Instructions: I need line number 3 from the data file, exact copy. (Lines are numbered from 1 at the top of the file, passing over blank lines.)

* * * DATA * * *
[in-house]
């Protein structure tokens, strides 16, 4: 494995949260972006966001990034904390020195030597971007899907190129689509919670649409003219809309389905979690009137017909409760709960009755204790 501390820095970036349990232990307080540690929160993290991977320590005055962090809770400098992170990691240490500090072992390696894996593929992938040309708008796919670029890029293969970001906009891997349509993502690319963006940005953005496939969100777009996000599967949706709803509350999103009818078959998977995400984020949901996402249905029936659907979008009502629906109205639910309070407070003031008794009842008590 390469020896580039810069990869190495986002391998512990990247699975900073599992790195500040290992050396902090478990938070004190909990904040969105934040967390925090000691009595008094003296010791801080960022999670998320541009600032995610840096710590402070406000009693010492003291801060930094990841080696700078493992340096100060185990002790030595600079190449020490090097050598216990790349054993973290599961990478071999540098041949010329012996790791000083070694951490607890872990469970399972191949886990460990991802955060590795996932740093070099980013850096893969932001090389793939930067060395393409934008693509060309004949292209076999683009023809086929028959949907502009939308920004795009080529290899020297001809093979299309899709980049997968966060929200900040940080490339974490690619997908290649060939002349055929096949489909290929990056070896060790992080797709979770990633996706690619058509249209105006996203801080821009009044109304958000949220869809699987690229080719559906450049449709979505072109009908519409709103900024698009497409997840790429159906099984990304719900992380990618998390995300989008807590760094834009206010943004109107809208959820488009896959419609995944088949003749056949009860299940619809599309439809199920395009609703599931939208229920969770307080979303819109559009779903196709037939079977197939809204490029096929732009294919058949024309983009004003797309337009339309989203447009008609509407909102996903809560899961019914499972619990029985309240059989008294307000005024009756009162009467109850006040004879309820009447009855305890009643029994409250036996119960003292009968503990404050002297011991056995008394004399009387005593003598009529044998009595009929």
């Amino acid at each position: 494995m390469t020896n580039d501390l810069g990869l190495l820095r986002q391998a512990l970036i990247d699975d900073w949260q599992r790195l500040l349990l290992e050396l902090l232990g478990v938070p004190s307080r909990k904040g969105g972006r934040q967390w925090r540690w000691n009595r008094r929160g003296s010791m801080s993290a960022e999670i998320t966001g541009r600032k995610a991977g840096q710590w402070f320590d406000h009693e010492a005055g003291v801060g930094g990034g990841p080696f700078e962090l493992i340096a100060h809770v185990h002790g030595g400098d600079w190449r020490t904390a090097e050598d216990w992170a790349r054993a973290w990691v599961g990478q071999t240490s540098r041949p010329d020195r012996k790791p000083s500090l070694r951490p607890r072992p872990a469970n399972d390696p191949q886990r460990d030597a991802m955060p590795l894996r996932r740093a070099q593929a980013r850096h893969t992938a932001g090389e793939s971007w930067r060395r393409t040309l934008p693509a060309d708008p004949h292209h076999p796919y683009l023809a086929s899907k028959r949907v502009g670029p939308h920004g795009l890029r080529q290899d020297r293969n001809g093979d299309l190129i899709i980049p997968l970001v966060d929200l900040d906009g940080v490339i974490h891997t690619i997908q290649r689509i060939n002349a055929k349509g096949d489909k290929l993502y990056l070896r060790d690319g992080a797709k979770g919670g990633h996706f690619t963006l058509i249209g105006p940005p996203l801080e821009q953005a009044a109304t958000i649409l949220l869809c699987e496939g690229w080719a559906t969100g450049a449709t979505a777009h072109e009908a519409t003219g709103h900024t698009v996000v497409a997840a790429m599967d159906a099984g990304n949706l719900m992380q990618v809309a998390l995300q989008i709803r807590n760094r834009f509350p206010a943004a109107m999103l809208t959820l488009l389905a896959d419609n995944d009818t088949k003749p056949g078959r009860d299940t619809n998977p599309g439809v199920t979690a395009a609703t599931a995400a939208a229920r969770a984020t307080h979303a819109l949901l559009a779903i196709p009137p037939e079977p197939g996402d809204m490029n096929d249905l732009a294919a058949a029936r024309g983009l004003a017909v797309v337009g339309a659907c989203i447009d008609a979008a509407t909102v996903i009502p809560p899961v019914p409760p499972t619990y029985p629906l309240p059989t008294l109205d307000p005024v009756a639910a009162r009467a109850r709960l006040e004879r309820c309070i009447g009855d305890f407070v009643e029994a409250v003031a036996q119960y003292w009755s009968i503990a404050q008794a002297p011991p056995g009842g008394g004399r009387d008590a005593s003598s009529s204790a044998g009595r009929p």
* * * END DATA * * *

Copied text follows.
């Amino acid at each position: 494995m390469t020896n580039d501390l810069g990869l190495l820095r986002q391998a512990l970036i990247d699975d900073w949260q599992r790195l500040l349990l290992e050396l902090l232990g478990v938070p004190s307080r909990k904040g969105g972006r934040q967390w925090r540690w000691n009595r008094r929160g003296s010791m801080s993290a960022e999670i998320t966001g541009r600032k995610a991977g840096q710590w402070f320590d406000h009693e010492a005055g003291v801060g930094g990034g990841p080696f700078e962090l493992i340096a100060h809770v185990h002790g030595g400098d600079w190449r020490t904390a090097e050598d216990w992170a790349r054993a973290w990691v599961g990478q071999t240490s540098r041949p010329d020195r012996k790791p000083s500090l070694r951490p607890r072992p872990a469970n399972d390696p191949q886990r460990d030597a991802m955060p590795l894996r996932r740093a070099q593929a980013r850096h893969t992938a932001g090389e793939s971007w930067r060395r393409t040309l934008p693509a060309d708008p004949h292209h076999p796919y683009l023809a086929s899907k028959r949907v502009g670029p939308h920004g795009l890029r080529q290899d020297r293969n001809g093979d299309l190129i899709i980049p997968l970001v966060d929200l900040d906009g940080v490339i974490h891997t690619i997908q290649r689509i060939n002349a055929k349509g096949d489909k290929l993502y990056l070896r060790d690319g992080a797709k979770g919670g990633h996706f690619t963006l058509i249209g105006p940005p996203l801080e821009q953005a009044a109304t958000i649409l949220l869809c699987e496939g690229w080719a559906t969100g450049a449709t979505a777009h072109e009908a519409t003219g709103h900024t698009v996000v497409a997840a790429m599967d159906a099984g990304n949706l719900m992380q990618v809309a998390l995300q989008i709803r807590n760094r834009f509350p206010a943004a109107m999103l809208t959820l488009l389905a896959d419609n995944d009818t088949k003749p056949g078959r009860d299940t619809n998977p599309g439809v199920t979690a395009a609703t599931a995400a939208a229920r969770a984020t307080h979303a819109l949901l559009a779903i196709p009137p037939e079977p197939g996402d809204m490029n096929d249905l732009a294919a058949a029936r024309g983009l004003a017909v797309v337009g339309a659907c989203i447009d008609a979008a509407t909102v996903i009502p809560p899961v019914p409760p499972t619990y029985p629906l309240p059989t008294l109205d307000p005024v009756a639910a009162r009467a109850r709960l006040e004879r309820c309070i009447g009855d305890f407070v009643e029994a409250v003031a036996q119960y003292w009755s009968i503990a404050q008794a002297p011991p056995g009842g008394g004399r009387d008590a005593s003598s009529s204790a044998g009595r009929p």